The ship has crashed into the land, over the hill. The sand sinks down like quicksand that drags down anyone who walks over it. The mutants who walk like my brother used to say to me like they’ve got shit in their pants, worship and serve this giant tentacled head in a glass orb. The whole vision of the ground ‘literally’ collapsing where you stand. it gives the idea that you can’t even feel safe where you stand. It will suck you down into the bowels of the earth where evil creatures will turn you into a mindless image of yourself.
Spielberg says “What really unseats you as a child seeing that movie? it’s all a dream. He wakes up and his mom’s normal and his dad is normal and they don’t believe him, but what happens in the last scene.”
“It starts all over again… It’s the groundhog day of science fiction —lol I thought the same thing Spielberg. that’s pretty much what it is…. he’ll just go through the whole loop and then wake up over and over again. There’s a twilight zone episode like that where Dennis Weaver keeps getting sentenced to death by a jury and goes through the execution only to wake up and do it all over again… Spielberg puts it like this “It’ll be a never-ending mirror tunnel of nightmares.”
Narrator: The heavens. Once an object of superstition, awe, and fear. Now a vast region for growing knowledge. The distance of Venus, the atmosphere of Mars, the size of Jupiter, and the speed of Mercury. All this and more we know. But their greatest mystery the heavens have kept a secret. What sort of life, if any, inhabits these other planets? Human life, like ours? Or life extremely lower in the scale? Or dangerously higher? Seeking the answer to this timeless question, forever seeking, is the constant preoccupation of scientists everywhere. Scientists famous and unknown. Scientists in great universities and in modest homes. Scientists of all ages.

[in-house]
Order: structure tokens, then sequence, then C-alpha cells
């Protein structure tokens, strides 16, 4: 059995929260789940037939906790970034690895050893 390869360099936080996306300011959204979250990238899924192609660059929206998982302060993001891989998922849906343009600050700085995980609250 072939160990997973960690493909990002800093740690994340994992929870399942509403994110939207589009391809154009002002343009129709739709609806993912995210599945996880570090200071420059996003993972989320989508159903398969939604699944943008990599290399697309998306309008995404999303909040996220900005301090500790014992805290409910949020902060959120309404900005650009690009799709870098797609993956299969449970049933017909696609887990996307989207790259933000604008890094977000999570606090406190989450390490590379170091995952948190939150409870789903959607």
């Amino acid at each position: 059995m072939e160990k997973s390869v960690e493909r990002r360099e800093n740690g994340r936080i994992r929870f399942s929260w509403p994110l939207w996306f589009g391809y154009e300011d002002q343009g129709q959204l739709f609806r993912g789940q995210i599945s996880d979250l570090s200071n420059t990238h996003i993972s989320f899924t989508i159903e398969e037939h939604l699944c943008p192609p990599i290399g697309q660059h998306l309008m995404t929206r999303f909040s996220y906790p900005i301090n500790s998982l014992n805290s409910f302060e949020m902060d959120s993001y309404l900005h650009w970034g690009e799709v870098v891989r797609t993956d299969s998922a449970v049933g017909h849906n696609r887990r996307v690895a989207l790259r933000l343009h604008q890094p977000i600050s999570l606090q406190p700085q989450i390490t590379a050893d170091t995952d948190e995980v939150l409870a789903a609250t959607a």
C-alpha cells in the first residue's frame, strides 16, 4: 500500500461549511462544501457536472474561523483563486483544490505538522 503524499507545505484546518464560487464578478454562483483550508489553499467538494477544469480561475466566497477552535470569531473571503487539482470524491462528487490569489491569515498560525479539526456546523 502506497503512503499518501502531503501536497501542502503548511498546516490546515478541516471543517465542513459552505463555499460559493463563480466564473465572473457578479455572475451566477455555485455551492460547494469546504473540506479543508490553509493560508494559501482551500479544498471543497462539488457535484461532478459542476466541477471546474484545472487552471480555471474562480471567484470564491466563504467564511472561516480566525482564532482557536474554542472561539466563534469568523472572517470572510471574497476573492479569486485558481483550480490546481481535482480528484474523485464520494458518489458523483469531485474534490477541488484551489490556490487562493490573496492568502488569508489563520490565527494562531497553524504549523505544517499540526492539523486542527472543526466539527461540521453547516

XENOMORPHS INVADE OUR WORLD! They can look like humans or change to objects of awesome terror!–From Ray Bradbury’s great science fiction story!–Amazing Sights Leap at You in 3-DIMENSION
From a story by the master of fantasy and science fiction Ray Bradbury
The science fiction film that brought us the amorphous bubbly one-eyed Xenomorph.
Jack Arnold’s amazing foray into an alien crash landing that involves stolen identity, invasion fear, and the possibility that life on other planets might be benevolent but still really really creepy.
The film stars Richard Carlson as displaced reporter John Putnam, the wonderful Barbara Rush as Ellen Fields, Charles Drake as jealous Sheriff Matt Warren, Joey Sawyer as Frank Daylon, Russell Johnson as George, and Kathleen Hughes as June.
Art direction by Robert F. Boyle (North by Northwest 1959, In Cold Blood 1967, Cape Fear 1962, The Thomas Crown Affair 1968) and Cinematography by Clifford Stine (This Island Earth 1955, The Incredible Shrinking Man 1957, Touch of Evil 1958, Imitation of Life 1959, Operation Petticoat 1959, Spartacus 1960, Patton 1970) Read Stine’s credits on IMBd they are far too many to list! The mesmerizing musical score is by an un-credited Henry Mancini, Irving Gertz, and Herman Stein. The memorable visual effects are by David S. Horsley-(The Killers 1947, Abbott & Costello Meet Frankenstein 1948, This Island Earth 1955) It Came From Outer Space was also filmed in the sensationally hyped 3D!
The music is wonderfully inspiring to the mood, especially with the desert’s sense of estrangement and when the presence of the Xenomorphs is near. I think they use it as some of the stock music for Night of the Living Dead… I need to check that out… From what I see about their contributors I cannot link to any of the three music contributors to It Came from Outer Space… but I always get a thrill when the ‘coming near’ motif music happens in both!